Before this week, if you were to place a $100 order from your favorite local restaurant and had it delivered through a delivery app, up to $30 of it would never go to the restaurant, but would be kept as a commission fee by the delivery app company.
Effective Nov. 17, that amount was capped at $15, based on a unanimous decision by the San Mateo County Board of Supervisors voted unanimously to implement a temporary emergency ordinance that restricts the fees that third party operators that coordinate food deliveries – like UberEats, DoorDash or Grubhub – can collect from restaurants.
Such delivery coordination companies regularly charge restaurants upwards of 30% per order, according to Lauren Carroll, a County Counsel fellow.
Under the county's cap, delivery services fees are limited to no more than 15% of an order for delivery orders and 10% for pickup orders. The ordinance applies to all restaurants in San Mateo County, as well as to customers who order at county restaurants from outside of the county. The delivery-coordination companies are also prohibited from reducing the pay provided to delivery drivers as a result of the regulation. In addition, they are required to provide an itemized breakdown of all charges and fees to customers.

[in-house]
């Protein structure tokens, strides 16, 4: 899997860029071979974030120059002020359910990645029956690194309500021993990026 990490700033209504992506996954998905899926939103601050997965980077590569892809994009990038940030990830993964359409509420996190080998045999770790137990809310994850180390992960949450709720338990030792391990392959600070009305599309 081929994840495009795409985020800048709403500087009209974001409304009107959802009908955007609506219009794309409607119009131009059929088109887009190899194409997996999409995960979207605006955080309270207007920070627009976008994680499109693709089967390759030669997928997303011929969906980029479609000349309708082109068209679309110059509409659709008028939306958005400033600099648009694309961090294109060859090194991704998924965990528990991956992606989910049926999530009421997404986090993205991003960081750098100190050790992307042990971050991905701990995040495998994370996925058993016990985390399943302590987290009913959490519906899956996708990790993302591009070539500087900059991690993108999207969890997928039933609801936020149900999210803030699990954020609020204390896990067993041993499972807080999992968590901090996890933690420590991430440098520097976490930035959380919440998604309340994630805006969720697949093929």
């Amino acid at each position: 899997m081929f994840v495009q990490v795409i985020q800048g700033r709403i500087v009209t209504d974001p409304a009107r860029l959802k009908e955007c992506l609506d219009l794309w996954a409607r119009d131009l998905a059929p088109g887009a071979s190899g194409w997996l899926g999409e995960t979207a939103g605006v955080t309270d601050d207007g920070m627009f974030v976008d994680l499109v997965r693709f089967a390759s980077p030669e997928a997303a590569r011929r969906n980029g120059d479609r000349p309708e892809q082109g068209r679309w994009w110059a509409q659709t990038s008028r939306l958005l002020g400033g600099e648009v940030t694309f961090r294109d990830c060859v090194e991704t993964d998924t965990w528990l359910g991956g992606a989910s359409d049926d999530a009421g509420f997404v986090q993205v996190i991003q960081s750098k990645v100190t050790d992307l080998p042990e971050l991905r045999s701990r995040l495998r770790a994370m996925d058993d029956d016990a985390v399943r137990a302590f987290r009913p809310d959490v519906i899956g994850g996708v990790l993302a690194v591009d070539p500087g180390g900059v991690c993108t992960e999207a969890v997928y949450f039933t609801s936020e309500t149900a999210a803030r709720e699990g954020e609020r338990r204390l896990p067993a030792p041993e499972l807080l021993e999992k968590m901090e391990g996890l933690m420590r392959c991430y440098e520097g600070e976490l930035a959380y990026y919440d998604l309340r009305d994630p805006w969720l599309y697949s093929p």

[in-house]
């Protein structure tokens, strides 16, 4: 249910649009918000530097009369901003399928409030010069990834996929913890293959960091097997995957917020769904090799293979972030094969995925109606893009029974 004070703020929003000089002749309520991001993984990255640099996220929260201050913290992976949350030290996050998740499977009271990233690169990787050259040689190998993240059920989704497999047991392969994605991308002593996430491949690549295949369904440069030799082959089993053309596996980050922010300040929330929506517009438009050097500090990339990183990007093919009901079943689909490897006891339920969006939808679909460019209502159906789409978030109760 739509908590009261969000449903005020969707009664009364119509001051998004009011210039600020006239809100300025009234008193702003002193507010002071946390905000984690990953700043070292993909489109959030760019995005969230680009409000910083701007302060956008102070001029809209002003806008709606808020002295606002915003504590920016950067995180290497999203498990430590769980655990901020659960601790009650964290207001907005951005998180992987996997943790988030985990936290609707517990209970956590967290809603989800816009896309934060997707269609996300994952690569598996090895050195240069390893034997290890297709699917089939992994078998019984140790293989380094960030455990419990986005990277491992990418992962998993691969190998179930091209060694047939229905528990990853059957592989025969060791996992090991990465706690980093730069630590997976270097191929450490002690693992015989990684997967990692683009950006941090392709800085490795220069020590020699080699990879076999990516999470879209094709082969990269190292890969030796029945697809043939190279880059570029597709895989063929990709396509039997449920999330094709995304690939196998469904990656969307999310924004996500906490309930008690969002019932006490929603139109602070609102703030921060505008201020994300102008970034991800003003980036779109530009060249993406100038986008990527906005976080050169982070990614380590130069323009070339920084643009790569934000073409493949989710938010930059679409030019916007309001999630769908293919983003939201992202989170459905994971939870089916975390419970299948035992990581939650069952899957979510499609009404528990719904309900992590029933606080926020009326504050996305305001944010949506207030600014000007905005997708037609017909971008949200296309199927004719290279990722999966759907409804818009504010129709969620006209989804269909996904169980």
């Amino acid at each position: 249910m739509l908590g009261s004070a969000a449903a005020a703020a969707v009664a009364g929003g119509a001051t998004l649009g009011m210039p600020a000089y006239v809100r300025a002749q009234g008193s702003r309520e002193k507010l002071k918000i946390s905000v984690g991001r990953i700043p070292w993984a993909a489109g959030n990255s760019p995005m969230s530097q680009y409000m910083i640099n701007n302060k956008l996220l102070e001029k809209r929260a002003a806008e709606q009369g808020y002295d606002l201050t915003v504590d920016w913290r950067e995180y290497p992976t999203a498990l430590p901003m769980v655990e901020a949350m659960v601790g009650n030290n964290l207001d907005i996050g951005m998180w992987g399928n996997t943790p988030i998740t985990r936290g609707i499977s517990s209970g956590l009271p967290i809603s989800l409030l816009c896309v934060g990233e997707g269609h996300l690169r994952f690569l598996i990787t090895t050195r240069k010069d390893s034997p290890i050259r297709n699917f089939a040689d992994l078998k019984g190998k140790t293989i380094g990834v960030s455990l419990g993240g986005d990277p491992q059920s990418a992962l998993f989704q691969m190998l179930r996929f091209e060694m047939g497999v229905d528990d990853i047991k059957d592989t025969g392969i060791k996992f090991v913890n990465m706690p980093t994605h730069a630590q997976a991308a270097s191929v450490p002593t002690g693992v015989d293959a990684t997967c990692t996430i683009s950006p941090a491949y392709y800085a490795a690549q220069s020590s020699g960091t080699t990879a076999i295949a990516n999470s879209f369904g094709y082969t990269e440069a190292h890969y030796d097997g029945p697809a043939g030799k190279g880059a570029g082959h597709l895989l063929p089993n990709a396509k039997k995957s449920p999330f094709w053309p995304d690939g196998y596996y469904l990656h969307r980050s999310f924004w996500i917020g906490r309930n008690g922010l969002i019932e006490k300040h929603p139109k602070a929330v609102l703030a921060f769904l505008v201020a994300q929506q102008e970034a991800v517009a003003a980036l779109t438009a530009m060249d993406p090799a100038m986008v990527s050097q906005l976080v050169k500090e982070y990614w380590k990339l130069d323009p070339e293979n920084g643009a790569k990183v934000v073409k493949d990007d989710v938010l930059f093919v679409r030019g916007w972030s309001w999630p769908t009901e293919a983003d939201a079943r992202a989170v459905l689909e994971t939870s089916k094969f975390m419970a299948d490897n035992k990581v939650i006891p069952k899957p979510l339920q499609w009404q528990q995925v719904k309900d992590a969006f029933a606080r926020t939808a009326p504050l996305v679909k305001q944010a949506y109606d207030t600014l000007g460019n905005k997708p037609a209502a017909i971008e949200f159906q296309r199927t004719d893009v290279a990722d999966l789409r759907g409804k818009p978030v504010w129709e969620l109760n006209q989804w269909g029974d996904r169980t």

The ordinance is set to expire June 30, 2021 or whenever the supervisors declare the COVID-19 emergency to be over. If the regulation isn't followed, restaurants may bring lawsuits against the delivery companies and recover attorney fees, Carroll explained.
"Keeping restaurants in business is important for the local economy, and reasonably priced restaurant delivery options ensure that people who are homebound during this pandemic can get fresh meals brought to their doors," said Supervisor Carole Groom, who cosponsored the regulation, in a press statement.
Restaurants, now more than ever, are reliant on takeout and delivery orders to stay afloat, staff noted. As winter approaches, outdoor seating is likely to be less appealing, and as the pandemic surges, indoor seating is likely to be unappealing to customers, severely limited, or not permitted at all.
"We feel like this emergency ordinance is at least a small way to level the playing field for these restaurants," said Don Cecil of SAMCEDA, the San Mateo County Economic Development Agency. "Many will not make it, but this is one way to help those that will to survive the winter."
San Mateo County joins a number of other jurisdictions throughout the region and U.S. in pursuing such caps, including San Francisco, Los Angeles, New York, Seattle and Washington D.C., as well as Alameda County, Marin County, Berkeley, Oakland, Santa Clara, Fremont, South San Francisco and Millbrae, according to county staff. In larger cities where such ordinances have already been passed, for instance, in Portland and Los Angeles, there have been reports of some restaurants alleging that the companies have been slow to respond to the legislation and adjust their fees.
While Millbrae's ordinance exempted chain restaurants from the ordinance, San Mateo County ordinance takes precedence over the city's, so Millbrae's exemption for chain restaurants will end, county Counsel John Beiers noted.